In The Coming China Wars, author Peter Navarro outlines the startling evidence of how China is becoming a world leader and the frightening side effects of their policies. This expanded and updated version of Navarro's findings is broken into various areas of China's dominance or attempts to dominate with experts and scientific studies quoted to support the author's thesis. It would be a rare reader who wasn't concerned or even alarmed after reading the facts laid out by the author.
One of the first areas, familiar to all,
is the explosion of Chinese products on the American consumer market. Many remember the recent scandals and recalls of items from pet food to toys,
yet most don't stop to think of the implications of China winning market after market. Jobs are exported overseas as manufacturers look for decreased costs of production. These costs are often achieved at the expense of horrific working conditions, little if any quality control, government disregard of counterfeited name brand products, and little concern for environmental factors. That results in Chinese goods of inferior quality flooding markets.
While many consumers are aware of fake brand name pocketbooks or watches and may see little reason to worry about them, the picture changes rapidly when the counterfeit goods happen to be the pharmaceuticals that consumers count on to save lives or alleviate medical conditions. This was
a topic I'd never heard addressed before reading this book, and it is truly frightening. Imagine relying on a medication to lower your cholesterol or diabetic condition, and after a tragedy, finding out that what you were taking wasn't the real product at all. Navarro mentions two areas that are particularly prone to these products. He speculates that small, locally owned pharmacies might be willing to buy products that are cheaper in order to compete with the large drugstore chain's discount purchases. He also points out that most of the medication purchased on Internet sites is in fact this adulterated medication.
Another side effect slowly becoming evident is the financial implication of purchasing such a large amount of Chinese goods. This results in large trade deficits for the American economy, pumping billions into the Chinese economy to fuel their projects. American jobs are being outsourced at an alarming rate. This cash drain leads to the need for the federal government to borrow vast amounts on the international financial markets. China then turns around and uses these dollars to buy up our debt. This scenario is being played out right now in the current financial straits that the country finds itself in. It leaves the country dependant on the whims of another country which can dry up the credit market at will, forcing policies to be initiated that are not in our best interest or that divert money from projects we need.
As a result of the lax industrial policies of China, the environment suffers. Working conditions are horrific in Chinese factories, many workers toiling away at little better than slave labor. Industrial accidents abound and the victims are rarely compensated,
simply released from their job to make their way as best they can. Toxic ingredients are released into the air or water; China's rivers and water supply are so polluted that cancers and other illnesses are on a steep incline. Worse, China is becoming a major exporter of food products, spreading that exposure throughout the world. The need for large dams to provide the electricity needed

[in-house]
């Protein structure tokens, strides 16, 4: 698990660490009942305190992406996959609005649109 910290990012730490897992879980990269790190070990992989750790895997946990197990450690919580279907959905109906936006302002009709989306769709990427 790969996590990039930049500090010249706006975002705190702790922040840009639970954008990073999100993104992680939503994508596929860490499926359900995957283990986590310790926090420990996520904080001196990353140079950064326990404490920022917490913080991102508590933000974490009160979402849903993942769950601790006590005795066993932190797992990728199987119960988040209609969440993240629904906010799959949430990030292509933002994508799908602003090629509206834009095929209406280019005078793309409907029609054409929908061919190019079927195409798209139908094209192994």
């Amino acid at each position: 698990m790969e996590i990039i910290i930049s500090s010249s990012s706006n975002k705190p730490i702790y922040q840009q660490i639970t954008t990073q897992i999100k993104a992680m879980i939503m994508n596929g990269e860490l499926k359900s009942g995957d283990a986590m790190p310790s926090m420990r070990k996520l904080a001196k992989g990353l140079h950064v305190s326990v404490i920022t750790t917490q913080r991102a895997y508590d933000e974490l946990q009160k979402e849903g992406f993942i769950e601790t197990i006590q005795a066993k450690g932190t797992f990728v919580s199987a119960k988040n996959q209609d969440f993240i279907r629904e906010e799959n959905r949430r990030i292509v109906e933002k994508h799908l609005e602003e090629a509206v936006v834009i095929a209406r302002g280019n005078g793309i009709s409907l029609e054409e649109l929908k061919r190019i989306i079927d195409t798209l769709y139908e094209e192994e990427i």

changes the natural rise and fall of rivers, diverting water and interrupting natural food chains. The toxic waste in the air results in large acid rain areas, both within China and in neighboring countries.
China seems to be on the rise in international matters. Their increasing need for energy translates into oil and natural gas,
and they have no qualms about exporting weapons and technology to smaller nations that could be terrorist nations in exchange for access to their natural resources. China also wants to corner supplies of various minerals. They come in and provide technology and infrastructure to small nations, which seems like a good relationship to the country that wants to modernize. But in return, the natural resources of the country are stripped and sent to China, draining the supplying nation of resources needed
for self-sufficiency down the road.
Concern also abounds about China's military rise and future intentions. The large cash flows into the country fuel expansion of their military arsenal,
growing stockpiles of missiles, aircraft, nuclear submarines and other weapons.
What is unclear is the intent of such a massive arms buildup. Various trouble spots
where China is involved could trigger international warfare, including Taiwan, a conflict with India, the funding of Iran which might then attack Israel, a Russian conflict, or Korea. In addition, China has entered the space race and seems to be making progress on this front also. Again, the secrecy that characterizes this country makes it difficult to discern their goals in this area.
The final chapter in the book outlines various steps that Navarro believes can stem some of the rising problems that China presents to the United States, and indeed, to the world. He provides items that consumers and governments can pursue in each of the areas outlined in the book.
The Coming China Wars makes for compelling reading. It opens the curtain on issues that most Americans are unaware of, except in a dim recognition that more and more of what they buy seems to have a
Made In China sticker on it. Even when noticed, we are largely unaware of the implications of allowing another country to
be on the other end of such a large cash drain from us, or that this cash then funds negative
effects in the environment or military issues. The Coming China Wars is recommended for those readers concerned about the world and the realities
it faces from a rising supernation.